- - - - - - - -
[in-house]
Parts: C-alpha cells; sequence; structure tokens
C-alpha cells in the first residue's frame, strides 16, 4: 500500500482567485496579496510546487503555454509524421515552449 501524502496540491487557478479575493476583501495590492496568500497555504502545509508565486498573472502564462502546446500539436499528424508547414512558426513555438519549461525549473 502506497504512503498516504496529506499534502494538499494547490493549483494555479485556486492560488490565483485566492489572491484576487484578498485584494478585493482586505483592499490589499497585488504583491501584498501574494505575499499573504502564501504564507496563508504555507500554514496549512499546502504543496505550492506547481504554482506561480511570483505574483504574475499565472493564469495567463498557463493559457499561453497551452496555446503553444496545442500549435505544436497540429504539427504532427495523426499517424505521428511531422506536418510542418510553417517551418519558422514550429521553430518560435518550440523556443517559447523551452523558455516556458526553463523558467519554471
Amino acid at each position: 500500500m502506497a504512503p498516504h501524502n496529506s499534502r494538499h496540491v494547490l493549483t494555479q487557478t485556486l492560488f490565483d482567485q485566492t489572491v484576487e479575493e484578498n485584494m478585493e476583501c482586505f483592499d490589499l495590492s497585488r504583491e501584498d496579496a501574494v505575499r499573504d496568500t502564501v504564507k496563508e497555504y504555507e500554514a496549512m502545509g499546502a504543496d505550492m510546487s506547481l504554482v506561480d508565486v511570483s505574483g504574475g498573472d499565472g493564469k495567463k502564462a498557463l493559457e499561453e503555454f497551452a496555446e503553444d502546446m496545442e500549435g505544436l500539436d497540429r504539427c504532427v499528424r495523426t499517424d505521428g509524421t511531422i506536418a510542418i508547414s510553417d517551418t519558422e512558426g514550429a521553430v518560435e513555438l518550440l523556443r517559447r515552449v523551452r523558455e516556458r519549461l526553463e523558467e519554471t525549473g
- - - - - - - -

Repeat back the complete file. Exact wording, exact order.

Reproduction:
[in-house]
Parts: C-alpha cells; sequence; structure tokens
C-alpha cells in the first residue's frame, strides 16, 4: 500500500482567485496579496510546487503555454509524421515552449 501524502496540491487557478479575493476583501495590492496568500497555504502545509508565486498573472502564462502546446500539436499528424508547414512558426513555438519549461525549473 502506497504512503498516504496529506499534502494538499494547490493549483494555479485556486492560488490565483485566492489572491484576487484578498485584494478585493482586505483592499490589499497585488504583491501584498501574494505575499499573504502564501504564507496563508504555507500554514496549512499546502504543496505550492506547481504554482506561480511570483505574483504574475499565472493564469495567463498557463493559457499561453497551452496555446503553444496545442500549435505544436497540429504539427504532427495523426499517424505521428511531422506536418510542418510553417517551418519558422514550429521553430518560435518550440523556443517559447523551452523558455516556458526553463523558467519554471
Amino acid at each position: 500500500m502506497a504512503p498516504h501524502n496529506s499534502r494538499h496540491v494547490l493549483t494555479q487557478t485556486l492560488f490565483d482567485q485566492t489572491v484576487e479575493e484578498n485584494m478585493e476583501c482586505f483592499d490589499l495590492s497585488r504583491e501584498d496579496a501574494v505575499r499573504d496568500t502564501v504564507k496563508e497555504y504555507e500554514a496549512m502545509g499546502a504543496d505550492m510546487s506547481l504554482v506561480d508565486v511570483s505574483g504574475g498573472d499565472g493564469k495567463k502564462a498557463l493559457e499561453e503555454f497551452a496555446e503553444d502546446m496545442e500549435g505544436l500539436d497540429r504539427c504532427v499528424r495523426t499517424d505521428g509524421t511531422i506536418a510542418i508547414s510553417d517551418t519558422e512558426g514550429a521553430v518560435e513555438l518550440l523556443r517559447r515552449v523551452r523558455e516556458r519549461l526553463e523558467e519554471t525549473g